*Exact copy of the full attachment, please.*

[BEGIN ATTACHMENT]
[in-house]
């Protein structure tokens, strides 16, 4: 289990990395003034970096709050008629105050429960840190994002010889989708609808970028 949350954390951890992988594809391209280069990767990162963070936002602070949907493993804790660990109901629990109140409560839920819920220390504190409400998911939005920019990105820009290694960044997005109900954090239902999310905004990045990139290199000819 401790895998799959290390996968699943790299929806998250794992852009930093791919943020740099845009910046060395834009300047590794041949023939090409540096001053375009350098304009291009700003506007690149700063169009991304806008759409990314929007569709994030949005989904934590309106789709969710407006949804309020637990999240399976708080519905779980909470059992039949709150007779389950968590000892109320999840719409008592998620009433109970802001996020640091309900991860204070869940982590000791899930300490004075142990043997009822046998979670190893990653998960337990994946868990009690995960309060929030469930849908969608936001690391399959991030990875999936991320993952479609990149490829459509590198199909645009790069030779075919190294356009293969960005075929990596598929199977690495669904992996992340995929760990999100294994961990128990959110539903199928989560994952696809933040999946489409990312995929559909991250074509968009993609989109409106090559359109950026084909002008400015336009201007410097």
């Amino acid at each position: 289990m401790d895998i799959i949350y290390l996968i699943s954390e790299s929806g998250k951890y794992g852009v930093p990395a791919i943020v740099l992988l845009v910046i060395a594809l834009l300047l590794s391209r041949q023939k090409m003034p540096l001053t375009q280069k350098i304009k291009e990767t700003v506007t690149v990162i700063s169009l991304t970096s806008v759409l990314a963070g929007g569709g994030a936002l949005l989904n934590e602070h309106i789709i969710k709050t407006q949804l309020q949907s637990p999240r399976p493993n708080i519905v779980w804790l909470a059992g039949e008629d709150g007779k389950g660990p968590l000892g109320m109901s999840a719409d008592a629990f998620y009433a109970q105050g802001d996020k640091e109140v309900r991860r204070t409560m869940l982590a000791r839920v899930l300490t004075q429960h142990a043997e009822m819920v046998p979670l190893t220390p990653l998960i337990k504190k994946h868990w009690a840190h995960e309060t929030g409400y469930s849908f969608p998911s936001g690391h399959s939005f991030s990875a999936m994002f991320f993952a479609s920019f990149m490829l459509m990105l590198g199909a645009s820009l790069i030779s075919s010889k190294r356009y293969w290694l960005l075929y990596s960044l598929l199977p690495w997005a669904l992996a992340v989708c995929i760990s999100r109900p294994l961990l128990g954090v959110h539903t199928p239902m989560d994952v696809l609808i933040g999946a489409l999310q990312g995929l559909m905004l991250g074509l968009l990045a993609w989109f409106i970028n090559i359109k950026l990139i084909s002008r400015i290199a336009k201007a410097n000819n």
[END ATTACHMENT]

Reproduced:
[in-house]
């Protein structure tokens, strides 16, 4: 289990990395003034970096709050008629105050429960840190994002010889989708609808970028 949350954390951890992988594809391209280069990767990162963070936002602070949907493993804790660990109901629990109140409560839920819920220390504190409400998911939005920019990105820009290694960044997005109900954090239902999310905004990045990139290199000819 401790895998799959290390996968699943790299929806998250794992852009930093791919943020740099845009910046060395834009300047590794041949023939090409540096001053375009350098304009291009700003506007690149700063169009991304806008759409990314929007569709994030949005989904934590309106789709969710407006949804309020637990999240399976708080519905779980909470059992039949709150007779389950968590000892109320999840719409008592998620009433109970802001996020640091309900991860204070869940982590000791899930300490004075142990043997009822046998979670190893990653998960337990994946868990009690995960309060929030469930849908969608936001690391399959991030990875999936991320993952479609990149490829459509590198199909645009790069030779075919190294356009293969960005075929990596598929199977690495669904992996992340995929760990999100294994961990128990959110539903199928989560994952696809933040999946489409990312995929559909991250074509968009993609989109409106090559359109950026084909002008400015336009201007410097």
């Amino acid at each position: 289990m401790d895998i799959i949350y290390l996968i699943s954390e790299s929806g998250k951890y794992g852009v930093p990395a791919i943020v740099l992988l845009v910046i060395a594809l834009l300047l590794s391209r041949q023939k090409m003034p540096l001053t375009q280069k350098i304009k291009e990767t700003v506007t690149v990162i700063s169009l991304t970096s806008v759409l990314a963070g929007g569709g994030a936002l949005l989904n934590e602070h309106i789709i969710k709050t407006q949804l309020q949907s637990p999240r399976p493993n708080i519905v779980w804790l909470a059992g039949e008629d709150g007779k389950g660990p968590l000892g109320m109901s999840a719409d008592a629990f998620y009433a109970q105050g802001d996020k640091e109140v309900r991860r204070t409560m869940l982590a000791r839920v899930l300490t004075q429960h142990a043997e009822m819920v046998p979670l190893t220390p990653l998960i337990k504190k994946h868990w009690a840190h995960e309060t929030g409400y469930s849908f969608p998911s936001g690391h399959s939005f991030s990875a999936m994002f991320f993952a479609s920019f990149m490829l459509m990105l590198g199909a645009s820009l790069i030779s075919s010889k190294r356009y293969w290694l960005l075929y990596s960044l598929l199977p690495w997005a669904l992996a992340v989708c995929i760990s999100r109900p294994l961990l128990g954090v959110h539903t199928p239902m989560d994952v696809l609808i933040g999946a489409l999310q990312g995929l559909m905004l991250g074509l968009l990045a993609w989109f409106i970028n090559i359109k950026l990139i084909s002008r400015i290199a336009k201007a410097n000819n």